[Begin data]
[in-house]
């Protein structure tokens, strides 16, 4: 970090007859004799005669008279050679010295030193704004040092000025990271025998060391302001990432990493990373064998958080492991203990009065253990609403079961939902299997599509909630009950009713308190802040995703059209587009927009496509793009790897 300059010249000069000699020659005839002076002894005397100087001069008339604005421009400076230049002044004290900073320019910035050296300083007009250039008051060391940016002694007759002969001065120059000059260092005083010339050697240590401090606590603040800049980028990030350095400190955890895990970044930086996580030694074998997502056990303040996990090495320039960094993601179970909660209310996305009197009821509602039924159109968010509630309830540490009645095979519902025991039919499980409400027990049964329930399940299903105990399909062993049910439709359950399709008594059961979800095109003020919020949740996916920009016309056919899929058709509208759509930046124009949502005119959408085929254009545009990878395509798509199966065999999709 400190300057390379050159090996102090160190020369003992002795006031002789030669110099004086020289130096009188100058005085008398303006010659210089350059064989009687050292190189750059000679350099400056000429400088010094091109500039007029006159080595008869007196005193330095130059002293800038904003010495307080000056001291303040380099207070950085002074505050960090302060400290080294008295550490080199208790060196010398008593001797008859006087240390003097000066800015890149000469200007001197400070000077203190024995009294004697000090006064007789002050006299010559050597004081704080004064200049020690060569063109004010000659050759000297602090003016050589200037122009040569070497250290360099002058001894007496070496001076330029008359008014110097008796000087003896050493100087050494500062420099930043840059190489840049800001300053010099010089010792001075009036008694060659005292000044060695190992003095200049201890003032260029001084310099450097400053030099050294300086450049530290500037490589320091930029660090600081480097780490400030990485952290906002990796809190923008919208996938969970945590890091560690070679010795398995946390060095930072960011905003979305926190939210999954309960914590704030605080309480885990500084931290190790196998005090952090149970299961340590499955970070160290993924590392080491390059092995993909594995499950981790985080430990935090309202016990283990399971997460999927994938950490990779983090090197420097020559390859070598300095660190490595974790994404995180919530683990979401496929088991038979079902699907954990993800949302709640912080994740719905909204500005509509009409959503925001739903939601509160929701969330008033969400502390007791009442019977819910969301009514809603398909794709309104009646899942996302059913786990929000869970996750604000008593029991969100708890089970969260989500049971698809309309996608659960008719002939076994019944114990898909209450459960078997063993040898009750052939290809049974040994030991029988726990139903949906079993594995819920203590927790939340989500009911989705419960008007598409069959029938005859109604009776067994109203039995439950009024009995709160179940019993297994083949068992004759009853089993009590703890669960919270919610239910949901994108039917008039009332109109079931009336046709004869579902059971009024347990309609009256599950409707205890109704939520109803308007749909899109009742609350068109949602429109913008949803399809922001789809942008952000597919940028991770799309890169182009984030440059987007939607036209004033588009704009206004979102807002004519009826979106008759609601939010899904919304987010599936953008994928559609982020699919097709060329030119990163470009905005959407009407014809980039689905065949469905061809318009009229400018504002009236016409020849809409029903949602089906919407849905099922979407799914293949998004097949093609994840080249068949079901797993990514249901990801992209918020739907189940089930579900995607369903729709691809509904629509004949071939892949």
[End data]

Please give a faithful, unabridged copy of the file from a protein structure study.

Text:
[in-house]
């Protein structure tokens, strides 16, 4: 970090007859004799005669008279050679010295030193704004040092000025990271025998060391302001990432990493990373064998958080492991203990009065253990609403079961939902299997599509909630009950009713308190802040995703059209587009927009496509793009790897 300059010249000069000699020659005839002076002894005397100087001069008339604005421009400076230049002044004290900073320019910035050296300083007009250039008051060391940016002694007759002969001065120059000059260092005083010339050697240590401090606590603040800049980028990030350095400190955890895990970044930086996580030694074998997502056990303040996990090495320039960094993601179970909660209310996305009197009821509602039924159109968010509630309830540490009645095979519902025991039919499980409400027990049964329930399940299903105990399909062993049910439709359950399709008594059961979800095109003020919020949740996916920009016309056919899929058709509208759509930046124009949502005119959408085929254009545009990878395509798509199966065999999709 400190300057390379050159090996102090160190020369003992002795006031002789030669110099004086020289130096009188100058005085008398303006010659210089350059064989009687050292190189750059000679350099400056000429400088010094091109500039007029006159080595008869007196005193330095130059002293800038904003010495307080000056001291303040380099207070950085002074505050960090302060400290080294008295550490080199208790060196010398008593001797008859006087240390003097000066800015890149000469200007001197400070000077203190024995009294004697000090006064007789002050006299010559050597004081704080004064200049020690060569063109004010000659050759000297602090003016050589200037122009040569070497250290360099002058001894007496070496001076330029008359008014110097008796000087003896050493100087050494500062420099930043840059190489840049800001300053010099010089010792001075009036008694060659005292000044060695190992003095200049201890003032260029001084310099450097400053030099050294300086450049530290500037490589320091930029660090600081480097780490400030990485952290906002990796809190923008919208996938969970945590890091560690070679010795398995946390060095930072960011905003979305926190939210999954309960914590704030605080309480885990500084931290190790196998005090952090149970299961340590499955970070160290993924590392080491390059092995993909594995499950981790985080430990935090309202016990283990399971997460999927994938950490990779983090090197420097020559390859070598300095660190490595974790994404995180919530683990979401496929088991038979079902699907954990993800949302709640912080994740719905909204500005509509009409959503925001739903939601509160929701969330008033969400502390007791009442019977819910969301009514809603398909794709309104009646899942996302059913786990929000869970996750604000008593029991969100708890089970969260989500049971698809309309996608659960008719002939076994019944114990898909209450459960078997063993040898009750052939290809049974040994030991029988726990139903949906079993594995819920203590927790939340989500009911989705419960008007598409069959029938005859109604009776067994109203039995439950009024009995709160179940019993297994083949068992004759009853089993009590703890669960919270919610239910949901994108039917008039009332109109079931009336046709004869579902059971009024347990309609009256599950409707205890109704939520109803308007749909899109009742609350068109949602429109913008949803399809922001789809942008952000597919940028991770799309890169182009984030440059987007939607036209004033588009704009206004979102807002004519009826979106008759609601939010899904919304987010599936953008994928559609982020699919097709060329030119990163470009905005959407009407014809980039689905065949469905061809318009009229400018504002009236016409020849809409029903949602089906919407849905099922979407799914293949998004097949093609994840080249068949079901797993990514249901990801992209918020739907189940089930579900995607369903729709691809509904629509004949071939892949």